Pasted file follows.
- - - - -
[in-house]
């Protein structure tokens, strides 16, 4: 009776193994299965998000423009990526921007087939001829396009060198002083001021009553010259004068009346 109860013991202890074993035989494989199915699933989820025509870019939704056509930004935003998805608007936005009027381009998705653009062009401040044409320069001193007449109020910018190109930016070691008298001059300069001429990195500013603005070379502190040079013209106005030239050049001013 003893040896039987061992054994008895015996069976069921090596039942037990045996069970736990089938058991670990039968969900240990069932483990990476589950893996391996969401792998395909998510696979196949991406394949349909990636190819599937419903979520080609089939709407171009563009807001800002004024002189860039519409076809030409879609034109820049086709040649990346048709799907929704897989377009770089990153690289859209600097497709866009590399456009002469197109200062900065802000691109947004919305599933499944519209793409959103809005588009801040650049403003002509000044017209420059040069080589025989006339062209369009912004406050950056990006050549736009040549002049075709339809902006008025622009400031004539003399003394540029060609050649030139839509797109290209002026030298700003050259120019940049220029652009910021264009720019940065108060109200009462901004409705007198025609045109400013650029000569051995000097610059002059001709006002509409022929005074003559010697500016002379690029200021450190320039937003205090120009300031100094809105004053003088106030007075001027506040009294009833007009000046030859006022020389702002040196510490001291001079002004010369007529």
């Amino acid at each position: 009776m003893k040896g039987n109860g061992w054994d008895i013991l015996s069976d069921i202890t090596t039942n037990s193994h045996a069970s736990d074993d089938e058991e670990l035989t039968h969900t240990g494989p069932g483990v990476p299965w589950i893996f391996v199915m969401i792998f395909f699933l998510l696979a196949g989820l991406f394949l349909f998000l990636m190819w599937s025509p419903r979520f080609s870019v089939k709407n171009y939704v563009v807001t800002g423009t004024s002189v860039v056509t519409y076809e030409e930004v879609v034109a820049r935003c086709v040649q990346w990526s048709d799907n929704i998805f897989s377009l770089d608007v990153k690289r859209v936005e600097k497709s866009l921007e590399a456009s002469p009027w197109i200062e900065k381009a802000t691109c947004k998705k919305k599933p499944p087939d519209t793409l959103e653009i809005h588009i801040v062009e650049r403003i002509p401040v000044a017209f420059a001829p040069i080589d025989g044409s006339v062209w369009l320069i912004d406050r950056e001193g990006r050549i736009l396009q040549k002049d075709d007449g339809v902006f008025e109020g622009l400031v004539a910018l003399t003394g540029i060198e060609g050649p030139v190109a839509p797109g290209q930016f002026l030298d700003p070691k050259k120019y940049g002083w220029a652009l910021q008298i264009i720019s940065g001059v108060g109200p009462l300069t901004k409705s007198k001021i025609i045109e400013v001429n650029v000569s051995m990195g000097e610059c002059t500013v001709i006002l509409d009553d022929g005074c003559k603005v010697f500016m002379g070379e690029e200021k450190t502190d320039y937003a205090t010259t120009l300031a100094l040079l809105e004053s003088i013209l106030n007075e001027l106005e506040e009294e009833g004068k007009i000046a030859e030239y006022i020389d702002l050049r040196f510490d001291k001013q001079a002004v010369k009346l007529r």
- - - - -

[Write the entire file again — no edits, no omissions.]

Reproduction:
[in-house]
């Protein structure tokens, strides 16, 4: 009776193994299965998000423009990526921007087939001829396009060198002083001021009553010259004068009346 109860013991202890074993035989494989199915699933989820025509870019939704056509930004935003998805608007936005009027381009998705653009062009401040044409320069001193007449109020910018190109930016070691008298001059300069001429990195500013603005070379502190040079013209106005030239050049001013 003893040896039987061992054994008895015996069976069921090596039942037990045996069970736990089938058991670990039968969900240990069932483990990476589950893996391996969401792998395909998510696979196949991406394949349909990636190819599937419903979520080609089939709407171009563009807001800002004024002189860039519409076809030409879609034109820049086709040649990346048709799907929704897989377009770089990153690289859209600097497709866009590399456009002469197109200062900065802000691109947004919305599933499944519209793409959103809005588009801040650049403003002509000044017209420059040069080589025989006339062209369009912004406050950056990006050549736009040549002049075709339809902006008025622009400031004539003399003394540029060609050649030139839509797109290209002026030298700003050259120019940049220029652009910021264009720019940065108060109200009462901004409705007198025609045109400013650029000569051995000097610059002059001709006002509409022929005074003559010697500016002379690029200021450190320039937003205090120009300031100094809105004053003088106030007075001027506040009294009833007009000046030859006022020389702002040196510490001291001079002004010369007529």
């Amino acid at each position: 009776m003893k040896g039987n109860g061992w054994d008895i013991l015996s069976d069921i202890t090596t039942n037990s193994h045996a069970s736990d074993d089938e058991e670990l035989t039968h969900t240990g494989p069932g483990v990476p299965w589950i893996f391996v199915m969401i792998f395909f699933l998510l696979a196949g989820l991406f394949l349909f998000l990636m190819w599937s025509p419903r979520f080609s870019v089939k709407n171009y939704v563009v807001t800002g423009t004024s002189v860039v056509t519409y076809e030409e930004v879609v034109a820049r935003c086709v040649q990346w990526s048709d799907n929704i998805f897989s377009l770089d608007v990153k690289r859209v936005e600097k497709s866009l921007e590399a456009s002469p009027w197109i200062e900065k381009a802000t691109c947004k998705k919305k599933p499944p087939d519209t793409l959103e653009i809005h588009i801040v062009e650049r403003i002509p401040v000044a017209f420059a001829p040069i080589d025989g044409s006339v062209w369009l320069i912004d406050r950056e001193g990006r050549i736009l396009q040549k002049d075709d007449g339809v902006f008025e109020g622009l400031v004539a910018l003399t003394g540029i060198e060609g050649p030139v190109a839509p797109g290209q930016f002026l030298d700003p070691k050259k120019y940049g002083w220029a652009l910021q008298i264009i720019s940065g001059v108060g109200p009462l300069t901004k409705s007198k001021i025609i045109e400013v001429n650029v000569s051995m990195g000097e610059c002059t500013v001709i006002l509409d009553d022929g005074c003559k603005v010697f500016m002379g070379e690029e200021k450190t502190d320039y937003a205090t010259t120009l300031a100094l040079l809105e004053s003088i013209l106030n007075e001027l106005e506040e009294e009833g004068k007009i000046a030859e030239y006022i020389d702002l050049r040196f510490d001291k001013q001079a002004v010369k009346l007529r």